Ron Gardenhire was starting to take on the Susan Lucci role among American League managers: Always a runner-up, never an award winner. That run is now over.
After five second-place finishes for the AL Manager of the Year Award in an eight-year span, Gardenhire finally won the honor Wednesday. He earned 16 out of 28 first-place votes to beat out Rangers manager Ron Washington. Rays skipper Joe Maddon finished third, followed by Boston's Terry Francona, Toronto's Cito Gaston and Joe Girardi of the Yankees.
In the NL, Padres manager Bud Black beat Dusty Baker of the Reds by a single point.
Baseball writers have long considered Gardenhire a good guy. Now, finally, they honored him as a great manager.
"Not finishing second anymore, I think that's good," Gardenhire joked on a conference call. "We get that one off. Now, if we could only just whack the Yankees and beat the Yankees next year, we could get that one off. We're heading in the right direction."
He will have opportunities. Gardenhire will receive a two-year contract extension through 2013, and members of the team's coaching and training staffs have all agreed to two-year extensions through 2012, the Minneapolis Star Tribune, citing Twins officials, reported on Thursday. The Twins haven't commented publicly on the report.
Gardenhire led the Twins to a 94-68 record and their sixth American League Central title in the past nine seasons since he took over as manager in 2002. With expectations raised as the Twins moved into their new outdoor ballpark, Target Field, and a payroll that reached near the $100 million mark for the first time in franchise history in '10, the skipper seemed to be presented with more challenges than he had seen in any previous season with the club.
First came the loss of four-time All-Star closer Joe Nathan in Spring Training. Then came the slow offensive start to the season by catcher and reigning AL MVP Joe Mauer, who was plagued by some minor injuries throughout the first half. And then there was the concussion that All-Star first baseman Justin Morneau suffered on July 7 in a game in Toronto that kept him out for the rest of the season and the postseason.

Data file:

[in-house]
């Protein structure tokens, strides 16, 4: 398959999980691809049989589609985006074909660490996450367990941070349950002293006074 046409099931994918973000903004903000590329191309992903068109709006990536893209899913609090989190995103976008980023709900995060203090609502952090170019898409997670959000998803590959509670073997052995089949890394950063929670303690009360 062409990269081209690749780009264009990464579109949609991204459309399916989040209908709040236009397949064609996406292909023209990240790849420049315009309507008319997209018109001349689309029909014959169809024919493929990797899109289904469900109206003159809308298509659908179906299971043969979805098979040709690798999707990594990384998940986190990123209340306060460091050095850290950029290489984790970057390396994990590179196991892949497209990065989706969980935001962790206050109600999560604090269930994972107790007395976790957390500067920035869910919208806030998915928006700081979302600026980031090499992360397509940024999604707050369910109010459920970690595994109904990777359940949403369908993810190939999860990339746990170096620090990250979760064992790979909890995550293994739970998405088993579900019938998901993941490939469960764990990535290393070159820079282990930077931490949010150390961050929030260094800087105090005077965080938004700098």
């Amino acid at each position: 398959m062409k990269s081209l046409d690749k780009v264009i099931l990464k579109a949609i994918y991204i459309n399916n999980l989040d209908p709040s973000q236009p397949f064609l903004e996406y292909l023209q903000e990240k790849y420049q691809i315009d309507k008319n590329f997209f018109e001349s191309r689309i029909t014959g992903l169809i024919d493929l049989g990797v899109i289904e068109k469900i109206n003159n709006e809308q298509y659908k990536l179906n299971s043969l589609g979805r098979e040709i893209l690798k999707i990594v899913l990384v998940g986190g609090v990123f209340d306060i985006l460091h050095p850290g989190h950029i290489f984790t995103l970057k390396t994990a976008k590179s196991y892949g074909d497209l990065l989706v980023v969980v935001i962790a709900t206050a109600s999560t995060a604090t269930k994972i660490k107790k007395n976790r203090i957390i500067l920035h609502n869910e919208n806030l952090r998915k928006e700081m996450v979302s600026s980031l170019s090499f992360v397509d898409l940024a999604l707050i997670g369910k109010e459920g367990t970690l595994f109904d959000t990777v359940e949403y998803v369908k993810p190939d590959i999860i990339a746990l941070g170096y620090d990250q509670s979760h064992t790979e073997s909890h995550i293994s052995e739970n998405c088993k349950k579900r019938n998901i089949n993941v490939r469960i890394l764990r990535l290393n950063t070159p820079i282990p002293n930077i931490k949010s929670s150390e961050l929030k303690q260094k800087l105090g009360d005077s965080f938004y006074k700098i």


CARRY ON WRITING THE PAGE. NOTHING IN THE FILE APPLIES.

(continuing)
Yet no matter what problem seemed to arise, Gardenhire managed to keep his club focused on its goal -- winning another championship.
"Losing your closer in early Spring Training doesn't help," Gardenhire said. "That's not a great way to start a season and then losing Morneau halfway through. We battled through it pretty good. It's about the same every year. You're going to have up and downs, and you're going to have some challenging moments.
AL MANAGER OF THE YEAR VOTING
Results of the American League Manager of the Year voting, revealed on Wednesday. Points are tabulated on a 5-3-1 basis.
Ron Gardenhire, Twins
Ron Washington, Rangers
Joe Maddon, Rays
Terry Francona, Red Sox
Cito Gaston, Blue Jays
Joe Girardi, Yankees
"But as far as managing goes, it was about the same. We battled through some things, and you just have to find a way to get it done."